Electric fire engine – and robot fire fighter – displayed in Menlo Park

by Linda Hubbard Gulker on December 13, 2019

An electric fire engine, which is black and yellow and looks more like a bus than a typical red fire truck, made its public debut yesterday at Menlo Park Fire Station 6. Also on display was a firefighting robot (bottom photo), used at chemical fires or in situations where it is too dangerous to send a person.

The burning question, of course, is whether an electric fire engine could run out of juice during a call.

“I’m not concerned about that and I’ll tell you why, because we, in the design phase, we’ll make sure that we don’t have a single point of failure,” said Menlo Park Fire Chief Harold Schapelhouman.

While the fire engine is electric, it does use diesel to fuel the generator for its back up battery. It can run for about eight hours. If the engine is still out on scene after eight hours, more diesel can be added to keep the back up power supply running.

Schapelhouman said the plan is to make changes to the truck to fit the department’s needs. It would first be used and tested as a rescue truck before its used as an engine for fighting fires.

He said the cost of an electric engine is about $1.2 million, which is comparable to a traditional tiller ladder truck. But the electric engine will save money in the long run because there is no need for fluids, filters or fueling it, according to the Chief. Representatives from Rosenbauer, the company that manufactures the electric fire truck, presented a draft contract to the Menlo Park Fire District Board yesterday evening.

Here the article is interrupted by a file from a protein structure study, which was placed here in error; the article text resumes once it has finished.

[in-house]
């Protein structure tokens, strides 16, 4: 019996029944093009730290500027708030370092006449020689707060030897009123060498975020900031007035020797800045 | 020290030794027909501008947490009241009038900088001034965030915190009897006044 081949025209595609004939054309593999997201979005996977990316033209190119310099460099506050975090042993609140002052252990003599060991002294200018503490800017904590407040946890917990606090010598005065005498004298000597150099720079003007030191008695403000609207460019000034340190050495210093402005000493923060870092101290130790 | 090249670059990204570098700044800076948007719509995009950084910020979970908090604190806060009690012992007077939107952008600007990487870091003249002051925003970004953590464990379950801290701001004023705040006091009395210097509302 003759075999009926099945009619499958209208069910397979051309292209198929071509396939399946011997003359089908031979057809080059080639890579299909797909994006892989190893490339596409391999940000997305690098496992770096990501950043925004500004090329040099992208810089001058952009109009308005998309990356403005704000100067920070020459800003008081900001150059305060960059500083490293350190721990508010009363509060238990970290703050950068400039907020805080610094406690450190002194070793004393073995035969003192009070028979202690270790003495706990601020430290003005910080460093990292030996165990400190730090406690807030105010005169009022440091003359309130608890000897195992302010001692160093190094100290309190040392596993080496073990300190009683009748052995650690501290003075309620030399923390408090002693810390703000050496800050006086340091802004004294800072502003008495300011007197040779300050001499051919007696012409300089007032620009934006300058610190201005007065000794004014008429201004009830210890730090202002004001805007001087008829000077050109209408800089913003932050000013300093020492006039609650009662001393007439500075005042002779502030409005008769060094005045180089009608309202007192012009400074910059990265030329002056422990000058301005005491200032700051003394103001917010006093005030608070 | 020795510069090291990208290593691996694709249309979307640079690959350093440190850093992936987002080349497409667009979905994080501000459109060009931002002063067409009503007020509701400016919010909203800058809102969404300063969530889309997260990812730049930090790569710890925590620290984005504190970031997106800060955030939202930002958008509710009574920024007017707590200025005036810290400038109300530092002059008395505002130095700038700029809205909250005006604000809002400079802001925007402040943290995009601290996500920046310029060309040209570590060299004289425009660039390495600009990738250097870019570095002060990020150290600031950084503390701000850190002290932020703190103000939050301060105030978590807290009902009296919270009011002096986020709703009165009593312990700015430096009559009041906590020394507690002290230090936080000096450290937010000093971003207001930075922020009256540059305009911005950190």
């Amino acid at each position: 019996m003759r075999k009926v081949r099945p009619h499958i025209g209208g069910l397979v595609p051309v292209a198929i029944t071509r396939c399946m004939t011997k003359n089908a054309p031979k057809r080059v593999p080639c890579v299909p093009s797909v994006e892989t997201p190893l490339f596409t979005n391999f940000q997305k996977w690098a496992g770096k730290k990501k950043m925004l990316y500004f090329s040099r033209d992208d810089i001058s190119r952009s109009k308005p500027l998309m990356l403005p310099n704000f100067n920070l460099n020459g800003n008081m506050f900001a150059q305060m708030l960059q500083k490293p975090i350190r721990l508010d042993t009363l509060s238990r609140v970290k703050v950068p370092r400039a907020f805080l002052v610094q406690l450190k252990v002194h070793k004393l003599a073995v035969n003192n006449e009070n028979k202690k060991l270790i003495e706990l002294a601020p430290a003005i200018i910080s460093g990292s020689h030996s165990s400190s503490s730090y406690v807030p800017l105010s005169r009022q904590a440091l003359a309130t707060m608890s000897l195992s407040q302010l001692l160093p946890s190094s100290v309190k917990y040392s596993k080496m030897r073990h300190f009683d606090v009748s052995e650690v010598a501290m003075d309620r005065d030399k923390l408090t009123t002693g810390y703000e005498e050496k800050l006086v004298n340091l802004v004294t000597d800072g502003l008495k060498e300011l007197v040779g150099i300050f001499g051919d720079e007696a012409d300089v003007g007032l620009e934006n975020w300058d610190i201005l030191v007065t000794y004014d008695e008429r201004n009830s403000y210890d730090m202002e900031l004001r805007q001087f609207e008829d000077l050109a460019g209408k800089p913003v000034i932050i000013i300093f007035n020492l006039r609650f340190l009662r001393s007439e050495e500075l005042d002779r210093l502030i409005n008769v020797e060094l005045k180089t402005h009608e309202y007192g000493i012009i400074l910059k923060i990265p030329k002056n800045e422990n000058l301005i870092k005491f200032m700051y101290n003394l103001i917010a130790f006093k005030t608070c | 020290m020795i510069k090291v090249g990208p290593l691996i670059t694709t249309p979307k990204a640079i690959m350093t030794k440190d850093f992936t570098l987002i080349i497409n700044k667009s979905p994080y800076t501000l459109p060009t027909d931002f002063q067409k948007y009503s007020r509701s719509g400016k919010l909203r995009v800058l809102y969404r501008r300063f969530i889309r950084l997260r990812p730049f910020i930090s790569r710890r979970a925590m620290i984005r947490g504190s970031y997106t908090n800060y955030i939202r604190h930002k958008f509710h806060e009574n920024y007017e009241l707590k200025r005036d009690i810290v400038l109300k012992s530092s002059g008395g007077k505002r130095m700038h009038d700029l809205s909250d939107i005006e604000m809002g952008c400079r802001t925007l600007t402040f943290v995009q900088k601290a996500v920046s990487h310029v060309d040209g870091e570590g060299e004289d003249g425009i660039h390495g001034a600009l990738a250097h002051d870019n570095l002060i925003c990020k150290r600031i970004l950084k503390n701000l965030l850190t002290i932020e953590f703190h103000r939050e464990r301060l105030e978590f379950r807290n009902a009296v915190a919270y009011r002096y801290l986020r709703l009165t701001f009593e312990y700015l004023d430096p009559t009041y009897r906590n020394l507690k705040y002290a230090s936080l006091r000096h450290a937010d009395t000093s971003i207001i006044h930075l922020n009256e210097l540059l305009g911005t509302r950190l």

To secure an engine, the department would have to put down a $200,000 deposit. The decision to proceed – or not – will be made at the regular Fire Board meeting on Tuesday, Dec. 17 at 7:00 pm.

“I am very excited that the fire board is considering moving forward with this purchase and am hopeful that we will purchase it,” said Fire District Board Chair Virginia Chang Kiraly.

“The fire district always strives to serve our community in the best way possible. Our community is, of course, the residents of the fire district but also includes our hardworking firefighters. These cutting-edge electric fire trucks will pollute the air less, be quieter, more energy efficient, and more nimble than our current fire vehicles. The health of our environment is important to the fire board, as is the health of our firefighters who use our apparatus and equipment daily.

“The community response has been extremely positive. Being in the Silicon Valley, the fire district is very fortunate that our constituents are so supportive of, and expect, us to be leaders in emergency response and preparedness. climate change in the best way we can as a public agency.

“I encourage the community to attend our board meeting next Tuesday, December 17 [at Station 1, 300 Middlefield Ave.] to give their input, which is important because how we move forward should be a shared vision between the fire district and those we serve.”

Photos by Robb Most (c) 2019

{ 1 comment… read it below or add one }

A. Lee December 15, 2019 at 9:55 am

Station #3?
Where’s that?

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